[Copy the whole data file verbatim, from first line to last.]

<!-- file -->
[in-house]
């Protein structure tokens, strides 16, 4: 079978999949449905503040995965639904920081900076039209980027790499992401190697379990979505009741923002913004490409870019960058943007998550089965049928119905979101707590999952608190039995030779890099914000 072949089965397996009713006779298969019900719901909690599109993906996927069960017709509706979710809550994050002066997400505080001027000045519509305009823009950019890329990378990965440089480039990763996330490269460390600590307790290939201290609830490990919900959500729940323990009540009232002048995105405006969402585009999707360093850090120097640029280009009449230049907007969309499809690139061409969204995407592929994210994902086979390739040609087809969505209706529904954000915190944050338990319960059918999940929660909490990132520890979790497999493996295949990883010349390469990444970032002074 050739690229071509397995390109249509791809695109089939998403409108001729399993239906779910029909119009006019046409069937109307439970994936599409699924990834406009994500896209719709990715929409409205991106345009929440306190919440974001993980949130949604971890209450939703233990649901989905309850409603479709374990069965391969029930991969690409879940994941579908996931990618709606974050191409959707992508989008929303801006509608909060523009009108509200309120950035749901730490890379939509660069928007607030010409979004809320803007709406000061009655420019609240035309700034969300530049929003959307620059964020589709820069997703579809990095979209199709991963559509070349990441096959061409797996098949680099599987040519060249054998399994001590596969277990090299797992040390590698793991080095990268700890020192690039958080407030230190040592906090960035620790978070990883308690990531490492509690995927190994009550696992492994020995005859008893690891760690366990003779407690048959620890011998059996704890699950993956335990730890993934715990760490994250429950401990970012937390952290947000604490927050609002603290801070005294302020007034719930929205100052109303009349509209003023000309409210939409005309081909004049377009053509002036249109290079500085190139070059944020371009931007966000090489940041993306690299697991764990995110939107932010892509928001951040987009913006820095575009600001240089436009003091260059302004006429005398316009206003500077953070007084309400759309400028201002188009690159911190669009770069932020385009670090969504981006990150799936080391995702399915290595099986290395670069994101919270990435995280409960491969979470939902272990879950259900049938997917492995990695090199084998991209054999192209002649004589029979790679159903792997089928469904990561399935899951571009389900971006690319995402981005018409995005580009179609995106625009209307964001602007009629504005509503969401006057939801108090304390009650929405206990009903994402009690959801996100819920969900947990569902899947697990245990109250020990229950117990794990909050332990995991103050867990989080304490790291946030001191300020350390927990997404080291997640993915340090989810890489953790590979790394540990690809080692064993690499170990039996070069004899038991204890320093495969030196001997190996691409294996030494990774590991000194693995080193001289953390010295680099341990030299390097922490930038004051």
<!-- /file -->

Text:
[in-house]
């Protein structure tokens, strides 16, 4: 079978999949449905503040995965639904920081900076039209980027790499992401190697379990979505009741923002913004490409870019960058943007998550089965049928119905979101707590999952608190039995030779890099914000 072949089965397996009713006779298969019900719901909690599109993906996927069960017709509706979710809550994050002066997400505080001027000045519509305009823009950019890329990378990965440089480039990763996330490269460390600590307790290939201290609830490990919900959500729940323990009540009232002048995105405006969402585009999707360093850090120097640029280009009449230049907007969309499809690139061409969204995407592929994210994902086979390739040609087809969505209706529904954000915190944050338990319960059918999940929660909490990132520890979790497999493996295949990883010349390469990444970032002074 050739690229071509397995390109249509791809695109089939998403409108001729399993239906779910029909119009006019046409069937109307439970994936599409699924990834406009994500896209719709990715929409409205991106345009929440306190919440974001993980949130949604971890209450939703233990649901989905309850409603479709374990069965391969029930991969690409879940994941579908996931990618709606974050191409959707992508989008929303801006509608909060523009009108509200309120950035749901730490890379939509660069928007607030010409979004809320803007709406000061009655420019609240035309700034969300530049929003959307620059964020589709820069997703579809990095979209199709991963559509070349990441096959061409797996098949680099599987040519060249054998399994001590596969277990090299797992040390590698793991080095990268700890020192690039958080407030230190040592906090960035620790978070990883308690990531490492509690995927190994009550696992492994020995005859008893690891760690366990003779407690048959620890011998059996704890699950993956335990730890993934715990760490994250429950401990970012937390952290947000604490927050609002603290801070005294302020007034719930929205100052109303009349509209003023000309409210939409005309081909004049377009053509002036249109290079500085190139070059944020371009931007966000090489940041993306690299697991764990995110939107932010892509928001951040987009913006820095575009600001240089436009003091260059302004006429005398316009206003500077953070007084309400759309400028201002188009690159911190669009770069932020385009670090969504981006990150799936080391995702399915290595099986290395670069994101919270990435995280409960491969979470939902272990879950259900049938997917492995990695090199084998991209054999192209002649004589029979790679159903792997089928469904990561399935899951571009389900971006690319995402981005018409995005580009179609995106625009209307964001602007009629504005509503969401006057939801108090304390009650929405206990009903994402009690959801996100819920969900947990569902899947697990245990109250020990229950117990794990909050332990995991103050867990989080304490790291946030001191300020350390927990997404080291997640993915340090989810890489953790590979790394540990690809080692064993690499170990039996070069004899038991204890320093495969030196001997190996691409294996030494990774590991000194693995080193001289953390010295680099341990030299390097922490930038004051």